It's not something Catholics think about a lot.  Many still do not receive communion from the cup.  Blood is vividly featured in  the first reading from Exodus 24:3-8.  Moses takes half the blood from sacrificed bulls and splashes it on the altar, the symbol of God.  The other half he sprinkles on the people, saying "This is the blood of the covenant that the Lord has made with you."  The blood unites the people with God.
In the Gospel at the Last Supper Jesus says, "This is my blood of the covenant which will be poured out for many."  Jesus doesn't splash his blood on us to unite us to him externally.  He gives us his blood to drink so that we are united to him internally and carried with him to his Father in his great sacrifice.
"By Christ's Blood we were redeemed, our sins forgiven through extravagant love." (Ephesians 1:7)
Last evening the sun was setting in the west, it was raining where I took the picture, and in the east it was thunder and lightning.

Monday, June 4, 2012

Whirling Love

My prayer life becomes more and more Trinitarian since I retired.  I realize that nothing I can think or say completely captures the Mystery of the Most Holy Trinity, but here is one of the ways to think about the Trinity that I have found helpful.  In the First Letter of John 4:8, he says "God is love."  So I give God the name "Love."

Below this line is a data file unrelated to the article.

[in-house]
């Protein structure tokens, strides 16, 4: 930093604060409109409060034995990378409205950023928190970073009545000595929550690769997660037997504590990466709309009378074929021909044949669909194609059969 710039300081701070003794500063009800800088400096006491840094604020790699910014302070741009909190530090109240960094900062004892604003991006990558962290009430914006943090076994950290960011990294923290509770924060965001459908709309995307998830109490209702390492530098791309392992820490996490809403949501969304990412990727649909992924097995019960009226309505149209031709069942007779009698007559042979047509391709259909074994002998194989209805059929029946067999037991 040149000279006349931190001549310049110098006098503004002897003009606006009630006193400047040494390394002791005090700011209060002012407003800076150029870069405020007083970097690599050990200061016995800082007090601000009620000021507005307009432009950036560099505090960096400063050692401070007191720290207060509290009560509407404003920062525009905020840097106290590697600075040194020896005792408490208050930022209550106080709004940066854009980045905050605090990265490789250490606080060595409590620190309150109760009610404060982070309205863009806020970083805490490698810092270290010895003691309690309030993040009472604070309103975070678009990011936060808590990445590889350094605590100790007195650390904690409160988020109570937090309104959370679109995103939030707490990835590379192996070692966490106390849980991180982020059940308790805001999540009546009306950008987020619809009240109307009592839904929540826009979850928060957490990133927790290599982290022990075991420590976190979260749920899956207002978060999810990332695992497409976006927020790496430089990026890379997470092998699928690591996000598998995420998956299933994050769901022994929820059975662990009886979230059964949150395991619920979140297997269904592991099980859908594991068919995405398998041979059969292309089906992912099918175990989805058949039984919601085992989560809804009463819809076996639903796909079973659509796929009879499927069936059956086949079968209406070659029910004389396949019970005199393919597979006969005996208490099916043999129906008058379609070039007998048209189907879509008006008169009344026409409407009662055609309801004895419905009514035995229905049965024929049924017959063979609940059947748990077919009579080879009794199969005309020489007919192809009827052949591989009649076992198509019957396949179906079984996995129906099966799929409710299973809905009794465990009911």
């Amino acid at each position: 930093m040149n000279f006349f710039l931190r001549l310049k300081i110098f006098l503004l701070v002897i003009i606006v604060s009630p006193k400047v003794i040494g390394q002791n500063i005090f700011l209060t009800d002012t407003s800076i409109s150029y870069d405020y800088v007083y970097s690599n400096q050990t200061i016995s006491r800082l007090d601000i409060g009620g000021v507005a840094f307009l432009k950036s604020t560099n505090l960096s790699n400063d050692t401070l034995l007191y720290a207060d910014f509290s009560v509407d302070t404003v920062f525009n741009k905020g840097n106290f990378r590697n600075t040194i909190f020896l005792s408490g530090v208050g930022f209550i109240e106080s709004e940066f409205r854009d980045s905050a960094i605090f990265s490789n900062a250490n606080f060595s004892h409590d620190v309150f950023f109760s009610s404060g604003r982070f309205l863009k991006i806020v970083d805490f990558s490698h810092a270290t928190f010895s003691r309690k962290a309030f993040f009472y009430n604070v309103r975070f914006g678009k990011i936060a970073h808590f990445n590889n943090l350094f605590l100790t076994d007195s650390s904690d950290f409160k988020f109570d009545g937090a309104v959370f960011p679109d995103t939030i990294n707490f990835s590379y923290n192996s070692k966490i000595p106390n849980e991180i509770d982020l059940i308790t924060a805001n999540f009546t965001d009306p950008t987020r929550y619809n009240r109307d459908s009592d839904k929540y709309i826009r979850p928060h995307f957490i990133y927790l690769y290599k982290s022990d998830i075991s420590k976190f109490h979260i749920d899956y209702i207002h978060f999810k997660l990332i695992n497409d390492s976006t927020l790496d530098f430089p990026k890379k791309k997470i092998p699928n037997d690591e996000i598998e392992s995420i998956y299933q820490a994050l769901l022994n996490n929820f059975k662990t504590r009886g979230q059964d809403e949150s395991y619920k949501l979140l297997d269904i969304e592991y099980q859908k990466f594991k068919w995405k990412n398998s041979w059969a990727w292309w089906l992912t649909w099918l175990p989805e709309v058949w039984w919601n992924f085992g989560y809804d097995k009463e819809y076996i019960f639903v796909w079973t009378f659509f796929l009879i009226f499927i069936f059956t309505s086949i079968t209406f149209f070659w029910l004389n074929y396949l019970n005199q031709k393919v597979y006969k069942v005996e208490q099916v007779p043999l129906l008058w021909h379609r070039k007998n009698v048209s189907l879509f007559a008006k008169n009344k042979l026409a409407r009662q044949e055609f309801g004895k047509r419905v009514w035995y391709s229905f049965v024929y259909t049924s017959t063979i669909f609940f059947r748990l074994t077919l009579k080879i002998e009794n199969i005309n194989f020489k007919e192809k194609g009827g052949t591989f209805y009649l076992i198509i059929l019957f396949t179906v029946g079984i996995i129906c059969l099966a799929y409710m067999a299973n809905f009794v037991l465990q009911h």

It is Love who is the source of all that is.  It is Love who freed the Hebrews from slavery in Egypt and Love who brought them back from exile in Babylon.
It is Love who took on human flesh and lived among us.  It is Love who died and rose to save us from sin and death.
It is Love who remains among us and within us making us more loving.  It is Love who draws us into a future full of hope.
One Love creating and saving and living within us, in a kind of divine square dance, with the partners circling each other, each pair cycling around other pairs, and the whole floor whirling, Love drawing me into the dance, every human being, all creation, circling and whirling in Love, and each one of us reaching out to draw others into the dance.

Friday, June 1, 2012

God Beyond All Names

The chapter on the Most Holy Trinity in Elizabeth Johnson's profound book, Quest for the Living God,
is a treasure trove of ways to think about the Trinity.  We never take literally anything we say about God.  The title of the hymn gets it right: "God Beyond All Names."
We know God from the way God has acted in history, taking on human flesh to save us and remaining with us in Spirit.  The real, living God is the God whom Israel knows as creator and deliverer, the same God whom Chritians know as Savior in the life, death, and resurrection of Jesus, and the same God whom we know now within us and within our world.
This one God is a lasting embrace of love, always loving me and saving me, always reaching out through me to love and serve others.  These are mere words I use to try to get some grasp of what will always be Mystery beyond words.